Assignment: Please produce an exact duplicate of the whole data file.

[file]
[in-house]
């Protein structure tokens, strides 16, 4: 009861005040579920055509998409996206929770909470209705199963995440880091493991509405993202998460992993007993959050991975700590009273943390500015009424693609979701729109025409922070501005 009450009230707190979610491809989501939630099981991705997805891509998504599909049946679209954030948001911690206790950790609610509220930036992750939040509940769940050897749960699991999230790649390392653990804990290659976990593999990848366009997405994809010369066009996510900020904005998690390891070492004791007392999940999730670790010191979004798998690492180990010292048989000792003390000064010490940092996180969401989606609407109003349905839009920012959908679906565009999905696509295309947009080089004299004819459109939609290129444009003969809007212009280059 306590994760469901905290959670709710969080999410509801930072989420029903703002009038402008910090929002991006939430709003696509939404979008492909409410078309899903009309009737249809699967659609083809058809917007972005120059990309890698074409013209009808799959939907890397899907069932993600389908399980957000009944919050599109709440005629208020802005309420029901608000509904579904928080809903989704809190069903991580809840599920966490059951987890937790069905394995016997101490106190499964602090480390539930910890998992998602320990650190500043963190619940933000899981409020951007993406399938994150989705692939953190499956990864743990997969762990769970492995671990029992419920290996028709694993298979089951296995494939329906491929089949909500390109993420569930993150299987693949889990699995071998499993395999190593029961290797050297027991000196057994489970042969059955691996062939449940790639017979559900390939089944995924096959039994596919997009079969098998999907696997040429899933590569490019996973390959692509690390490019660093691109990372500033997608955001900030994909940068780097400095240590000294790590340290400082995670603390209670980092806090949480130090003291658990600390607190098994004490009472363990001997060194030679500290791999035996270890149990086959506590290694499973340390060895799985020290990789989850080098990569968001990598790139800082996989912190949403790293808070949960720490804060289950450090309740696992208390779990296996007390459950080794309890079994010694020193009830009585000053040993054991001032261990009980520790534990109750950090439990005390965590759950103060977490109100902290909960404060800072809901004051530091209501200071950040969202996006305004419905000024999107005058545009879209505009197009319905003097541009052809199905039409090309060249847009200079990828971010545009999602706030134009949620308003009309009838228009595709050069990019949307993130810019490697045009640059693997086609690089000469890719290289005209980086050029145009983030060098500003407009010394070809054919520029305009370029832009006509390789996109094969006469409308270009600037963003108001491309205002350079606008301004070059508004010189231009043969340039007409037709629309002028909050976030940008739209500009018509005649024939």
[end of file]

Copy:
[in-house]
């Protein structure tokens, strides 16, 4: 009861005040579920055509998409996206929770909470209705199963995440880091493991509405993202998460992993007993959050991975700590009273943390500015009424693609979701729109025409922070501005 009450009230707190979610491809989501939630099981991705997805891509998504599909049946679209954030948001911690206790950790609610509220930036992750939040509940769940050897749960699991999230790649390392653990804990290659976990593999990848366009997405994809010369066009996510900020904005998690390891070492004791007392999940999730670790010191979004798998690492180990010292048989000792003390000064010490940092996180969401989606609407109003349905839009920012959908679906565009999905696509295309947009080089004299004819459109939609290129444009003969809007212009280059 306590994760469901905290959670709710969080999410509801930072989420029903703002009038402008910090929002991006939430709003696509939404979008492909409410078309899903009309009737249809699967659609083809058809917007972005120059990309890698074409013209009808799959939907890397899907069932993600389908399980957000009944919050599109709440005629208020802005309420029901608000509904579904928080809903989704809190069903991580809840599920966490059951987890937790069905394995016997101490106190499964602090480390539930910890998992998602320990650190500043963190619940933000899981409020951007993406399938994150989705692939953190499956990864743990997969762990769970492995671990029992419920290996028709694993298979089951296995494939329906491929089949909500390109993420569930993150299987693949889990699995071998499993395999190593029961290797050297027991000196057994489970042969059955691996062939449940790639017979559900390939089944995924096959039994596919997009079969098998999907696997040429899933590569490019996973390959692509690390490019660093691109990372500033997608955001900030994909940068780097400095240590000294790590340290400082995670603390209670980092806090949480130090003291658990600390607190098994004490009472363990001997060194030679500290791999035996270890149990086959506590290694499973340390060895799985020290990789989850080098990569968001990598790139800082996989912190949403790293808070949960720490804060289950450090309740696992208390779990296996007390459950080794309890079994010694020193009830009585000053040993054991001032261990009980520790534990109750950090439990005390965590759950103060977490109100902290909960404060800072809901004051530091209501200071950040969202996006305004419905000024999107005058545009879209505009197009319905003097541009052809199905039409090309060249847009200079990828971010545009999602706030134009949620308003009309009838228009595709050069990019949307993130810019490697045009640059693997086609690089000469890719290289005209980086050029145009983030060098500003407009010394070809054919520029305009370029832009006509390789996109094969006469409308270009600037963003108001491309205002350079606008301004070059508004010189231009043969340039007409037709629309002028909050976030940008739209500009018509005649024939």